Brand is a word that’s used widely but often inaccurately. Is the product you sell or the service you offer a brand? Brands produce/reinforce perceptions, they create an emotive response, positive or negative and for their customers, they generate a relationship. Giving something a name is not creating a brand.
If you have or own a brand then you should know how it’s perceived, right? You should understand the emotive response your customers or target customers have to it and the strength of relationship your customers have with it. Is your brand considered modern or traditional? Pretentious or unassuming? Unique or ordinary? Exclusive or inclusive?
True brands need to measure perceptions, positioning and emotional response in order to grow, develop and profit.
The buying process for many consumers is about reflecting or creating an image. Owning a particular brand of clothing, sunglasses or a make/model of car delivers the suggestion that they themselves are modern, creative, fashionable, sexy or whichever other attributes might be ‘aligned’ to those brands.
For companies, owning a brand that can deliver a sense of ‘belonging’ or ‘becoming – e.g. aspiration’ can be hugely rewarding. However, retaining those values through development and/or diversification is also very important. We can all name brands that have shaped their sector at one point in time only to fall completely out of favour because of a lack of brand development.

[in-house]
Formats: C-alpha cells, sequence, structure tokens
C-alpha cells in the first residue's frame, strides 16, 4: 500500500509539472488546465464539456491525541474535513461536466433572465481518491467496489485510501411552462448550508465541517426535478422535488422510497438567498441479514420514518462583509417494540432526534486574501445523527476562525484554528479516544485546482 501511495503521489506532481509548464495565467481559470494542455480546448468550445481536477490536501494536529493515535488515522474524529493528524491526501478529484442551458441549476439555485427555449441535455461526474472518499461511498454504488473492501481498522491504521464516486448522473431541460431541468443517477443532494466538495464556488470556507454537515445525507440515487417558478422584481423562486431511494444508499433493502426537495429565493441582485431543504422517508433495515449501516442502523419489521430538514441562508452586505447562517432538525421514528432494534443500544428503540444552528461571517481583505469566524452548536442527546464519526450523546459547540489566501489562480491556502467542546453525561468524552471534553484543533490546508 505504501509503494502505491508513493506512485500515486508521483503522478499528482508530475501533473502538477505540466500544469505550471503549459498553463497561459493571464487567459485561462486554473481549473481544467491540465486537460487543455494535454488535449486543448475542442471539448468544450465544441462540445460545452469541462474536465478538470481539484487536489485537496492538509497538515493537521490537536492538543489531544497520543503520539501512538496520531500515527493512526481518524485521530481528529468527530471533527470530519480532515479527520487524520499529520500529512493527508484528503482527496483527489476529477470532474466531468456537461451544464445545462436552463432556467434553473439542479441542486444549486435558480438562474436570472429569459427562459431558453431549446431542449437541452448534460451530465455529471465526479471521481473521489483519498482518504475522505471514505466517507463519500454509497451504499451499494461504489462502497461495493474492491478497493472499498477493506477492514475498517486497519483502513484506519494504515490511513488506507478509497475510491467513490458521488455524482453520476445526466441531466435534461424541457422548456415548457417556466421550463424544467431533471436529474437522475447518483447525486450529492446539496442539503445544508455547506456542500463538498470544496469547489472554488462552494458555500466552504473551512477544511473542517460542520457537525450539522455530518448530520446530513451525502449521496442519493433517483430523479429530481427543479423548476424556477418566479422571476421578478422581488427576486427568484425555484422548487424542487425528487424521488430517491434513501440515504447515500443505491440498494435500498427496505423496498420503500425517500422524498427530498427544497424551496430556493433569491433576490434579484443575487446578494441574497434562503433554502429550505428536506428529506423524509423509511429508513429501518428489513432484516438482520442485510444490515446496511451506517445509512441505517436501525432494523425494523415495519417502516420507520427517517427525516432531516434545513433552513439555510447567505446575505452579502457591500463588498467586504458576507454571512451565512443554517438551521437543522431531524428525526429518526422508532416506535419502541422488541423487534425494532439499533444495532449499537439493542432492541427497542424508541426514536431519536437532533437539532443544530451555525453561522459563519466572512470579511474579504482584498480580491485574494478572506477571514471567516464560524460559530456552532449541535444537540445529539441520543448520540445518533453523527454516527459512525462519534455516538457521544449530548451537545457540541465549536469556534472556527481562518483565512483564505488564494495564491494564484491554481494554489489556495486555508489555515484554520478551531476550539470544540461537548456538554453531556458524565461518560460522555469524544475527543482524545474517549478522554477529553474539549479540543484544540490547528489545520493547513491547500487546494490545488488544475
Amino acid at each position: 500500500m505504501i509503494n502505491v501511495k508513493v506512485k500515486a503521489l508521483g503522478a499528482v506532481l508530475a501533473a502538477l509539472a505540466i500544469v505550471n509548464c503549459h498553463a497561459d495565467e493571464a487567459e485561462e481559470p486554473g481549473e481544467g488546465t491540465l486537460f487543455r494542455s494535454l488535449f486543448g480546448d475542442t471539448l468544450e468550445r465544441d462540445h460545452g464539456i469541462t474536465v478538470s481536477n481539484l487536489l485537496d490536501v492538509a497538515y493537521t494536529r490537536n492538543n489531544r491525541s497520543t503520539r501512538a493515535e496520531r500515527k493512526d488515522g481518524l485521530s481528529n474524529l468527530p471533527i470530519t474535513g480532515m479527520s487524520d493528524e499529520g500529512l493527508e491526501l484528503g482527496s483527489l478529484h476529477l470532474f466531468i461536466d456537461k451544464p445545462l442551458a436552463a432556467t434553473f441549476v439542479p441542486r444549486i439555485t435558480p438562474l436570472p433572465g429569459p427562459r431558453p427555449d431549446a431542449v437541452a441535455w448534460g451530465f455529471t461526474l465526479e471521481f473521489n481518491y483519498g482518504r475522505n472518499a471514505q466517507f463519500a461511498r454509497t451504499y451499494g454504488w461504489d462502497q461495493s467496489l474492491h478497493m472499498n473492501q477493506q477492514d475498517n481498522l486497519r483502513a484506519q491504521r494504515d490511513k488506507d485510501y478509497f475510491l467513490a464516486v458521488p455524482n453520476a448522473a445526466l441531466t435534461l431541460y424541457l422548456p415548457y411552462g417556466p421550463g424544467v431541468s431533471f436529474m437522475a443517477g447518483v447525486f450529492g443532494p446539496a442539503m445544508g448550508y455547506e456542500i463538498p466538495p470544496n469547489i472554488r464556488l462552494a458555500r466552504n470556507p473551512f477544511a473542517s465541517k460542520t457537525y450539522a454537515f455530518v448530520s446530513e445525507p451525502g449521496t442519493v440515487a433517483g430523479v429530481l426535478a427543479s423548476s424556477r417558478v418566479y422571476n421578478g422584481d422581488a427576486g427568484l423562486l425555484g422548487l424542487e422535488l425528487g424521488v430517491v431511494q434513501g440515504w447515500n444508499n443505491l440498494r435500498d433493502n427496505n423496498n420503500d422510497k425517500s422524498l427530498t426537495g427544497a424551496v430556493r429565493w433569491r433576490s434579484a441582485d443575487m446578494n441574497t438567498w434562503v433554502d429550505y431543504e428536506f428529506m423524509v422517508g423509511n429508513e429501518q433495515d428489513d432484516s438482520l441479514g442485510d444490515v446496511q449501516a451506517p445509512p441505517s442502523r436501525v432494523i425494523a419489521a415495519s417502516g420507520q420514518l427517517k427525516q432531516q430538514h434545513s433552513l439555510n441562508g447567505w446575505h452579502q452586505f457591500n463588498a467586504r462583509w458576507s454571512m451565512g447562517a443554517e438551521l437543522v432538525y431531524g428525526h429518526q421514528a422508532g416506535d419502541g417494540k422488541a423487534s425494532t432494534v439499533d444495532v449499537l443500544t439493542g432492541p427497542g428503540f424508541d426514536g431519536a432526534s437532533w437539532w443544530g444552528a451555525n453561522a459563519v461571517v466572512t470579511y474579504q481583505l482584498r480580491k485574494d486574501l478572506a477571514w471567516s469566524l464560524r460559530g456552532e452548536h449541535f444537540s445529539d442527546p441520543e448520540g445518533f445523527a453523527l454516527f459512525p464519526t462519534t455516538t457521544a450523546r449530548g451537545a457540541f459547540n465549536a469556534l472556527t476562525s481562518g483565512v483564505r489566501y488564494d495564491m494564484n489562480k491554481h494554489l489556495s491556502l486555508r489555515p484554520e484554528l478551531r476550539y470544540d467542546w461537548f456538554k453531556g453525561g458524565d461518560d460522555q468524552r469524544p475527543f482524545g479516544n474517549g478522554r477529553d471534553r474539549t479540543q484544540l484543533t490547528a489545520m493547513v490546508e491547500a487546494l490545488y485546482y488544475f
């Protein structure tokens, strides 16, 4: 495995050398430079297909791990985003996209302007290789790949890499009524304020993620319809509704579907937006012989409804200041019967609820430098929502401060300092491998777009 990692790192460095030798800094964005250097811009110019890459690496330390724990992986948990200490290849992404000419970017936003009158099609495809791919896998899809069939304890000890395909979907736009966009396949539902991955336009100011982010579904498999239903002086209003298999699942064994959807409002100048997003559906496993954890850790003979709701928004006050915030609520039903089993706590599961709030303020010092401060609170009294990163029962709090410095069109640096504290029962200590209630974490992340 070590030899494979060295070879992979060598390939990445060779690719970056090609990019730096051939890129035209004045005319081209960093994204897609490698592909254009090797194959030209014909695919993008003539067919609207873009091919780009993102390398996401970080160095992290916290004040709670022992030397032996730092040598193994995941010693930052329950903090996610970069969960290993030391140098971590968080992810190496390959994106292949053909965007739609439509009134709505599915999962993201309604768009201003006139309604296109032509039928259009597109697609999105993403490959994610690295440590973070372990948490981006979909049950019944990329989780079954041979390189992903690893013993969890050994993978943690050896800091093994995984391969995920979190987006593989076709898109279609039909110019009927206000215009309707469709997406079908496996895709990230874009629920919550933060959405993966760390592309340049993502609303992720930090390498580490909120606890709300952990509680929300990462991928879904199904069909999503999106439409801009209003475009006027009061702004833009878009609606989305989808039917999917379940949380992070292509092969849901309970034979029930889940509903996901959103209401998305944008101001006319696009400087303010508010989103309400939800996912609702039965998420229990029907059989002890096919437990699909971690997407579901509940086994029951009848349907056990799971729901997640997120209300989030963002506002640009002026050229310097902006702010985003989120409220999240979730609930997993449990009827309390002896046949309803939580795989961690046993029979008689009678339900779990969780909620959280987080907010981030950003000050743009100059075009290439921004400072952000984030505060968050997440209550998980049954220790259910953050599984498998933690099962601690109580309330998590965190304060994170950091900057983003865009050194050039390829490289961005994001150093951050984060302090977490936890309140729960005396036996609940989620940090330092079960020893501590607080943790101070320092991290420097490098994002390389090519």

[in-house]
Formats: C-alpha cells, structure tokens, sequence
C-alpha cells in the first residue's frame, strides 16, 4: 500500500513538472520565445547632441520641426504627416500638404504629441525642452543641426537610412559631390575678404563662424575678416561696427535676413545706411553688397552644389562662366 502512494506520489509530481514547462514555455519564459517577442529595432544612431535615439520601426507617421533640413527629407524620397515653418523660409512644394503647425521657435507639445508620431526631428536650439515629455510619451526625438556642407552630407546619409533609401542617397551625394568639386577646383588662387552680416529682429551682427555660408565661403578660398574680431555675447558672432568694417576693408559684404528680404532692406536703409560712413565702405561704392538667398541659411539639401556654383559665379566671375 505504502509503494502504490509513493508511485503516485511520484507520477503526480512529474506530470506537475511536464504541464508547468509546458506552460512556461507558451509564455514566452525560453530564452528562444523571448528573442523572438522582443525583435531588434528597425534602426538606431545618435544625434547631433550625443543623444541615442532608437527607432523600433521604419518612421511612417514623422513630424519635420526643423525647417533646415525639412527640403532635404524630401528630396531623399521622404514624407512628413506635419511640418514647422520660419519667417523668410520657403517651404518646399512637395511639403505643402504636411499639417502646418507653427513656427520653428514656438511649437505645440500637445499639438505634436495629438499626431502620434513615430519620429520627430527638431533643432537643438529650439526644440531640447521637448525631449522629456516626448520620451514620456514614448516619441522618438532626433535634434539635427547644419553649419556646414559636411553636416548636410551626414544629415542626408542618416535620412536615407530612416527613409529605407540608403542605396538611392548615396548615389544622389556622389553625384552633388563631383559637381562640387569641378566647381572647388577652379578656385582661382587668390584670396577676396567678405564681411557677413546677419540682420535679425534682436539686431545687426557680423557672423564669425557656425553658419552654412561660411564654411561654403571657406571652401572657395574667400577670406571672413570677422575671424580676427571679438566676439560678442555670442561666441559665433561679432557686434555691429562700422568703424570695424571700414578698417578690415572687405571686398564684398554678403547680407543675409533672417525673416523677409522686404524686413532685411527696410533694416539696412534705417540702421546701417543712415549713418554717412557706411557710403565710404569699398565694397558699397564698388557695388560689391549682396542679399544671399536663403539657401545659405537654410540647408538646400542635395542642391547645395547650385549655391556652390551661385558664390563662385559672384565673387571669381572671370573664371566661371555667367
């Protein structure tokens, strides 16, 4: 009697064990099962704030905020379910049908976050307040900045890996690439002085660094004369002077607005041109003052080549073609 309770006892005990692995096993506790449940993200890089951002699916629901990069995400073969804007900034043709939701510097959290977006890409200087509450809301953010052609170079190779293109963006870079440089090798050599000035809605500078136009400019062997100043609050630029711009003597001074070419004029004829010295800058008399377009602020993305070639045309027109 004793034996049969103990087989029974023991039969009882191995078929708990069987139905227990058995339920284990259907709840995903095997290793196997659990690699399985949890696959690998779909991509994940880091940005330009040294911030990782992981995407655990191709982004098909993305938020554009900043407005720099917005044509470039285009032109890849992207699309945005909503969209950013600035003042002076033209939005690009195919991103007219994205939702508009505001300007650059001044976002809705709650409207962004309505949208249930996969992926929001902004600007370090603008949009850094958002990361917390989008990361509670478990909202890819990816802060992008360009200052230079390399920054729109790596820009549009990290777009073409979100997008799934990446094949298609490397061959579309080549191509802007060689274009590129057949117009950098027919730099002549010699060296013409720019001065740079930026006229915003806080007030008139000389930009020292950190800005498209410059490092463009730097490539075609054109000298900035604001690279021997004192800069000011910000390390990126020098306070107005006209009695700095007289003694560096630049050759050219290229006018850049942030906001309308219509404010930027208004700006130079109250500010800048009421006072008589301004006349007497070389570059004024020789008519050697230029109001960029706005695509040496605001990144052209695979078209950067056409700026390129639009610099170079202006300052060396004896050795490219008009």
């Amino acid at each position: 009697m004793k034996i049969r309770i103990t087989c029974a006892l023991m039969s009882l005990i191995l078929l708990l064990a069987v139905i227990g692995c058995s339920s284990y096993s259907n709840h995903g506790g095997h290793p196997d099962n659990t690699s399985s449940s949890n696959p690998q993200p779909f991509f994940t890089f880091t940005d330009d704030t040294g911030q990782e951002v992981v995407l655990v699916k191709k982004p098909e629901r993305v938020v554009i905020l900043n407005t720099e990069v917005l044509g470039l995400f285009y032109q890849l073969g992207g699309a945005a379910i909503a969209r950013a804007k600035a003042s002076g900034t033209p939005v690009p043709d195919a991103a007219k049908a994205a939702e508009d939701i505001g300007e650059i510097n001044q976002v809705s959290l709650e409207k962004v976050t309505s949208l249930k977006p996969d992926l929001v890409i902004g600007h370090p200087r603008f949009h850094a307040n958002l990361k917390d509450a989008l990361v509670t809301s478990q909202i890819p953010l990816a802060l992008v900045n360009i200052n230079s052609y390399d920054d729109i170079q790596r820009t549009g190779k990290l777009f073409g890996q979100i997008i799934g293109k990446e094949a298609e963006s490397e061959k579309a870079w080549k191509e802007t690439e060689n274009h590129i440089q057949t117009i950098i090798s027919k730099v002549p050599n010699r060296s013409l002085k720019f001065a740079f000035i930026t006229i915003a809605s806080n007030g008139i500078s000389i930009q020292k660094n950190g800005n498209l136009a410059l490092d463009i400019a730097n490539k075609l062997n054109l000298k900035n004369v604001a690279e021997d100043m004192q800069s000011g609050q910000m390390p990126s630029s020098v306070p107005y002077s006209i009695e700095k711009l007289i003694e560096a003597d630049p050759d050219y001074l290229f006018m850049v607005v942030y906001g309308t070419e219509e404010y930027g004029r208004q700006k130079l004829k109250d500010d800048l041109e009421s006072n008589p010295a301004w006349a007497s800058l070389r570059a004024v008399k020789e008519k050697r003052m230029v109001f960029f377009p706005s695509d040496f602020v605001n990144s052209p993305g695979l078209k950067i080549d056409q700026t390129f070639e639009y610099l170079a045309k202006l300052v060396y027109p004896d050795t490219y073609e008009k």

Philip Kotler (the ‘grand-daddy’ of marketing principle and author of over 50 books on the subject) once said “The art of marketing is the art of brand building. If you are not a brand, you are a commodity. Then price is everything and the low-cost producer is the only winner.”
So as marketers, how do we build engaging and/or aspirational brands? Knowing how your customers think your brand compares to competitive brands is a good place to start. With this understanding of customer perceptions you can begin to understand what proportion of customer engagement is based on brand positioning.
On top of this, understanding which competitors you’re compared with and if selected, why they’re chosen instead of yours is also invaluable. There’s more to great brand measurement than meets the eye, getting beneath the skin of the emotional response to brands requires a skilled practitioner. Great qualitative researchers with brand experience can quickly grasp the feelings, desires and reactions that your brand creates for its’ customers and target customers alike.
If reading this post has made you think about your brands or products and you have any comments or questions, please do get in touch.
Thanks for reading!
Posted by Jonathan